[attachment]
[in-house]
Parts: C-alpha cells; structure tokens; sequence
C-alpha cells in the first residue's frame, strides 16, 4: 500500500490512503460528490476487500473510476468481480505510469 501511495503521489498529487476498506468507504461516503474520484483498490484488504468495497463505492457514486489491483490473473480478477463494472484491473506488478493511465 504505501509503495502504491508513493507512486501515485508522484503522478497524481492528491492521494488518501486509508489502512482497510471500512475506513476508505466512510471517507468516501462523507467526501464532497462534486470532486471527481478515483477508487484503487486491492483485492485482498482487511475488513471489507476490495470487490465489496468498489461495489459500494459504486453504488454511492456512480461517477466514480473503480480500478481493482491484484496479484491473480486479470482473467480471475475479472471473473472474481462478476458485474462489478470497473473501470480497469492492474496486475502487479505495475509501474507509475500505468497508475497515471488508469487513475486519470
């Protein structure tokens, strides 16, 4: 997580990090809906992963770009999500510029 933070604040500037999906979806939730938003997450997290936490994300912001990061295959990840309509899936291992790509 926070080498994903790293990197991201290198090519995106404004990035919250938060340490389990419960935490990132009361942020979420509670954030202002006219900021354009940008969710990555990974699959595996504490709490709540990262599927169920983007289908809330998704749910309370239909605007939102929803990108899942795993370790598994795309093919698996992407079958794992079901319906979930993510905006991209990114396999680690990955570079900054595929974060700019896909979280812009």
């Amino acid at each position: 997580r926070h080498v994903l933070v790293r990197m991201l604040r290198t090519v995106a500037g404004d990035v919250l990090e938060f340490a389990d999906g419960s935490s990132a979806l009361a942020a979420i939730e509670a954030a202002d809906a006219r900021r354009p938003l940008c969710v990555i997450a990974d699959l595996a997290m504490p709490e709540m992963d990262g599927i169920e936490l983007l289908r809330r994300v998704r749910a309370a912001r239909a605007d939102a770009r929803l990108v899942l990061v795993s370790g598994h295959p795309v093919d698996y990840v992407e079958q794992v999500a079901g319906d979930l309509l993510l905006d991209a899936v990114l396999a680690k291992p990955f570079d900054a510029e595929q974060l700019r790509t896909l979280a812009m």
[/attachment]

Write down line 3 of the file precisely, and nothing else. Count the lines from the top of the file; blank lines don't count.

C-alpha cells in the first residue's frame, strides 16, 4: 500500500490512503460528490476487500473510476468481480505510469 501511495503521489498529487476498506468507504461516503474520484483498490484488504468495497463505492457514486489491483490473473480478477463494472484491473506488478493511465 504505501509503495502504491508513493507512486501515485508522484503522478497524481492528491492521494488518501486509508489502512482497510471500512475506513476508505466512510471517507468516501462523507467526501464532497462534486470532486471527481478515483477508487484503487486491492483485492485482498482487511475488513471489507476490495470487490465489496468498489461495489459500494459504486453504488454511492456512480461517477466514480473503480480500478481493482491484484496479484491473480486479470482473467480471475475479472471473473472474481462478476458485474462489478470497473473501470480497469492492474496486475502487479505495475509501474507509475500505468497508475497515471488508469487513475486519470